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Jukola 2014: Two maps of the terrain!

Start the preparations for Jukola 2014: Here are two different maps of the Jukola 2014 terrain – both made based on LIDAR (laser data). As a bonus a “RunningWild” with a 11 km long course and a Webroute for a hypothetical first leg is also included.

Above you see a montage of two different maps made using LIDAR data (see link below for comparison of the complete maps). The first variant (with north lines above) is made by Jagge using Karttapullautin – an automated process which is quite easy to follow if you have some computer knowledge. The goal of Karttapullautin is to make a map which can be used for training without field-checking, i.e. only information relevant for the runner is retained. The second variant is made by Terje Mathisen – the work of Mathisen is generally geared more towards the mapmaker – to have a perfect base for field checking. That means that more information is on the map – some of which might be removed in the final version.

Which gives the most information? Which looks best for running? No matter which map you like best, this is yet another example of how useful this new technology is for orienteering. To be able to make this kind of maps in any remote location without field checking is just incredible!



As a small bonus for those of you who are more interested in Jukola 2014 than in new mapping technology, here is a RunningWild on the map – a 11 km long course. RunningWild is a tool for theoretical o-technical training. Under time pressure you have to make exactly the same choices as in the forest: Figure out which route is the fastest, think through which attack points are the safest, and draw where you would run in an actual competition. With the added time pressure, your brain goes through the same processes as in an actual race – and afterwards you get instant feedback by comparing and discussing with others! For some RunningWilds you can compare your route with the GPS-track of an actual elite runner or the ideal route. For all RunningWilds you have the possibility to do leg-by-leg analysis of all drawn routes – studying if you agrees with others. You need a 3DRerun user account in order to comment and discuss – but not in order to draw your route.



For those of you too lazy to try out RunningWild, here is a Webroute for the first leg in the RunningWild. First take a look at the map above to choose your route – next you can draw your own route using the ‘Webroute’ below. Think through how you would attack this leg, and draw the route you would have made. Some comments about why you would choose a certain route are always nice for the other readers.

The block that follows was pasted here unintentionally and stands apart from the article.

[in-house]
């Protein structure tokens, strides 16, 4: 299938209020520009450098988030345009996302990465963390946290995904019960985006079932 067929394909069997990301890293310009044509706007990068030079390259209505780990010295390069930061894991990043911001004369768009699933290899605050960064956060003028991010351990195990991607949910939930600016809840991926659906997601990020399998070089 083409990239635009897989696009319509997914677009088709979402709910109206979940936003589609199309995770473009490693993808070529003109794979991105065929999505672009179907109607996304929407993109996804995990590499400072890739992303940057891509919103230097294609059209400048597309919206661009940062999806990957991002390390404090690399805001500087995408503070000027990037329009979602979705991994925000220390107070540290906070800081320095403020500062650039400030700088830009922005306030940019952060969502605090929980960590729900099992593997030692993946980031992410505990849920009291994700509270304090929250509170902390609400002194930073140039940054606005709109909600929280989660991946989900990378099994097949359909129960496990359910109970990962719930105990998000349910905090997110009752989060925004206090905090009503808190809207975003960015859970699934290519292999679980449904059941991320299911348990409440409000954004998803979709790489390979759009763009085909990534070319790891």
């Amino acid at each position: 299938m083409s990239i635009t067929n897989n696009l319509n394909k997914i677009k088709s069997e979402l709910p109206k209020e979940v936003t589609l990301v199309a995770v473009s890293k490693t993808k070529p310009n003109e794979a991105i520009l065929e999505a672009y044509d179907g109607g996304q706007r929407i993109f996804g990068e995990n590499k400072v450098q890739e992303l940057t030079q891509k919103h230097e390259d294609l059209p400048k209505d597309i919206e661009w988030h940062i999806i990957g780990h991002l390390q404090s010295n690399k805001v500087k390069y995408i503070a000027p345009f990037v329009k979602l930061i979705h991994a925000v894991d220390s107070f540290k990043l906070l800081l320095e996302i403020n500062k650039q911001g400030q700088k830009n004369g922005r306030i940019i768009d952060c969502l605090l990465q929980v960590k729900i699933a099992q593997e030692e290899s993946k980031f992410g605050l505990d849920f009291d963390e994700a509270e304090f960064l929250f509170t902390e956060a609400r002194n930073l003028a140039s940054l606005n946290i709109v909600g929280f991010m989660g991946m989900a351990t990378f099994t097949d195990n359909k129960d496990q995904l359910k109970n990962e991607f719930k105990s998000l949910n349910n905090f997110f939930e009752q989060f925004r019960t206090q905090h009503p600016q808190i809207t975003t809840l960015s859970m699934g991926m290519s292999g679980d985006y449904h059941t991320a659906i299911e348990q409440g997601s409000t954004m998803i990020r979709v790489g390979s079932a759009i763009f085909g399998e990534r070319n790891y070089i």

About Jan Kocbach

Jan Kocbach is the founder of WorldofO.com - taking care of everything from site development to writing articles, photography and analysis.

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  1. The main difference between our two maps is in the vegetation classification, my default settings (without feedback from either an old map or a short survey trip) is more likely to classify this area as white forest. OTOH my approach can also locate areas of dense brush vegetation underneath a high canopy, i.e. green stripes in white, something which Kartapullautin has problems doing.

    The video from the organizers show that the areas that haven’t been logged are very nice indeed, but high-res orto photos indicate that at least some of the old logged areas should have been more green on my map.

    I am currently taking samples of the terrain based on those aerial images, generating LiDAR height histograms in order to fine-tune my classification.

    • Thanks, Terje! Very interesting.

    • Intresting comparison. Terje and I will learn things from each other for sure here.

      As terve wrote Karttapullautin did not originally detect dense vegetation under high canopy that well year ago, but the whole vegetation detection has been re-written last spring and it has been doing it pretty well since.